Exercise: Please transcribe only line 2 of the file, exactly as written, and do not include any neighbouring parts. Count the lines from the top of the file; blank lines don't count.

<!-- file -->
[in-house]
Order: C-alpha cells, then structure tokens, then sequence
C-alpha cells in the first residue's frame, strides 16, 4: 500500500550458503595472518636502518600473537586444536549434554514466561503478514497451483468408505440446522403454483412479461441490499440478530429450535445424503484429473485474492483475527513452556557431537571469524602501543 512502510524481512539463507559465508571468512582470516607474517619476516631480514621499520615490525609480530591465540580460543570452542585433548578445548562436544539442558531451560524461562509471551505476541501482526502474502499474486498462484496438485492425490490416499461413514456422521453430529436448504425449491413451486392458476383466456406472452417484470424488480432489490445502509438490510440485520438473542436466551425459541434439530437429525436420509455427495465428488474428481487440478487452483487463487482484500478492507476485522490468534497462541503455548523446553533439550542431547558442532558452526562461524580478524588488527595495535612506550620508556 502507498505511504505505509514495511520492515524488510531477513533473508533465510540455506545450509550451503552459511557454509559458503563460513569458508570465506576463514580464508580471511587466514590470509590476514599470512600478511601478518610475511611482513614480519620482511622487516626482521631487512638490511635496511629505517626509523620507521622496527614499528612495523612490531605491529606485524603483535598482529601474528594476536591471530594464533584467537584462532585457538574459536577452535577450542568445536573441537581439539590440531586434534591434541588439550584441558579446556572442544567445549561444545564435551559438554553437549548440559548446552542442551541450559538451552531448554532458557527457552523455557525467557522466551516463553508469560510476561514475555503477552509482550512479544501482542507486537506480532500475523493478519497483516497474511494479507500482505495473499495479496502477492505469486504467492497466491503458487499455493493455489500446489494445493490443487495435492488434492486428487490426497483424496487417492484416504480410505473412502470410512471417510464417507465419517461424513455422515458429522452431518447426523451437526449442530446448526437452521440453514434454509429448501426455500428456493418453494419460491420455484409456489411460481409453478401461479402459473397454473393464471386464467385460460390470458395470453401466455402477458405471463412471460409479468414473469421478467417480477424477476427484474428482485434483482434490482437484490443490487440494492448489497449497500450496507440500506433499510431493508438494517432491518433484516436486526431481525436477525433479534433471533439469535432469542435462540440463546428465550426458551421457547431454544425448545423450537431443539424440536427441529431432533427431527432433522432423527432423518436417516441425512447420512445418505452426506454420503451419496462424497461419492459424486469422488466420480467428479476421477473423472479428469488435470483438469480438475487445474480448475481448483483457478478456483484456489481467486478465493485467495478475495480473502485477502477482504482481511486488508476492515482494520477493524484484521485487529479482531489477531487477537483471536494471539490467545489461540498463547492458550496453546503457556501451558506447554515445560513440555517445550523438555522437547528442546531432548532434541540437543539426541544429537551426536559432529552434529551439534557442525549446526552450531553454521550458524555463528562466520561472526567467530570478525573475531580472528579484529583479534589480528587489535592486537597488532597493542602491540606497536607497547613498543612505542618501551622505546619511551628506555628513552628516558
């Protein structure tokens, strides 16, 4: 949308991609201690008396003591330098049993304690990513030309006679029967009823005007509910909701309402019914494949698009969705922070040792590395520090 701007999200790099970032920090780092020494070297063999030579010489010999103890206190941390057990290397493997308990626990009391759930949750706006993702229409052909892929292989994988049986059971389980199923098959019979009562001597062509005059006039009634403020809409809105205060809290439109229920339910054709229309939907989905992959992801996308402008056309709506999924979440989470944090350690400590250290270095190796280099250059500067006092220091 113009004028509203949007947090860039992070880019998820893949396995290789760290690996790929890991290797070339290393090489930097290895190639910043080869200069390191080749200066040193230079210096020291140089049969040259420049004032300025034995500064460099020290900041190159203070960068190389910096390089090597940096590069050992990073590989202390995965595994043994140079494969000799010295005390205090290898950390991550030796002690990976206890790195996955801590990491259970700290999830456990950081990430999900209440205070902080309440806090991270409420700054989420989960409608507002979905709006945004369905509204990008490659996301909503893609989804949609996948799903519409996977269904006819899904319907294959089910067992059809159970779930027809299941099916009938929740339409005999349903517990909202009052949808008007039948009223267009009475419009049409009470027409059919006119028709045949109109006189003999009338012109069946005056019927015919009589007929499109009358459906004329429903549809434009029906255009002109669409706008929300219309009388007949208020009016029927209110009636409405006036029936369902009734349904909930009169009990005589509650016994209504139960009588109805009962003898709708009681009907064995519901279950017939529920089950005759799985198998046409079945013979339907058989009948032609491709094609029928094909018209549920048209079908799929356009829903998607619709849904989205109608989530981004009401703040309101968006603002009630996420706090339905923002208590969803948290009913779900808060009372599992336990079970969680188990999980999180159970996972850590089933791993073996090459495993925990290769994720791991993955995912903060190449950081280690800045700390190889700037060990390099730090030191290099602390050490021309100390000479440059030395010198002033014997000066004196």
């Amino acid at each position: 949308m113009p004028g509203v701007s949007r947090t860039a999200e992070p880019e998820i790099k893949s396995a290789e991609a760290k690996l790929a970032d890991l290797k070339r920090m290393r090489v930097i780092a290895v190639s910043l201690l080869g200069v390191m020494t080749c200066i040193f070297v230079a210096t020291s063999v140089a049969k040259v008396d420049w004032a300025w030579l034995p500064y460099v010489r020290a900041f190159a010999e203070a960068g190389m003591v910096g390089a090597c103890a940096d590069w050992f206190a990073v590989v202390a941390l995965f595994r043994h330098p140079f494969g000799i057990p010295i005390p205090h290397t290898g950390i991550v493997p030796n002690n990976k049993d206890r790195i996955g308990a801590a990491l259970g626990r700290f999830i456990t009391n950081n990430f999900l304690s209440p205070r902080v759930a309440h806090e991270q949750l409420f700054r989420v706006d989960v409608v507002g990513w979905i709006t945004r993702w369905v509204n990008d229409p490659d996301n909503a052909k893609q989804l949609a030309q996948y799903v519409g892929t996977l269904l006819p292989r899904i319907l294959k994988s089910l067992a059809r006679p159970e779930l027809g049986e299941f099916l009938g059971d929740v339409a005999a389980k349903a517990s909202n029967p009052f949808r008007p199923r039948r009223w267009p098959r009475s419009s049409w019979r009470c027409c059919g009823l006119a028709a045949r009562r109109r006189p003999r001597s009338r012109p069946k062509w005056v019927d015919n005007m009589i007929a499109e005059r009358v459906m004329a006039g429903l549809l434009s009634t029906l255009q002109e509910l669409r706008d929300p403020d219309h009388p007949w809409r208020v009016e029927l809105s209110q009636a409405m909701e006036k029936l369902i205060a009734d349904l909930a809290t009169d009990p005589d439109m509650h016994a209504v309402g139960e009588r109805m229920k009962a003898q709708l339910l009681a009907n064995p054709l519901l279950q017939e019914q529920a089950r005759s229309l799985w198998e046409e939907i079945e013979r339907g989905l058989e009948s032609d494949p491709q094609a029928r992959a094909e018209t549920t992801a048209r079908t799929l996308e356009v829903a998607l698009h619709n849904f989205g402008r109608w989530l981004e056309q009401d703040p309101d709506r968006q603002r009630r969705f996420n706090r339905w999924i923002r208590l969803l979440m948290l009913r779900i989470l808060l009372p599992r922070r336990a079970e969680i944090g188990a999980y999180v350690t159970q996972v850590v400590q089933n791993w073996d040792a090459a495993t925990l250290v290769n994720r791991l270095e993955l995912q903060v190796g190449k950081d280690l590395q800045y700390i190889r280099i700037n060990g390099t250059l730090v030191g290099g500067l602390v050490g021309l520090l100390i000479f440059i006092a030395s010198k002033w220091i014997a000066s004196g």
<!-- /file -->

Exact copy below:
Order: C-alpha cells, then structure tokens, then sequence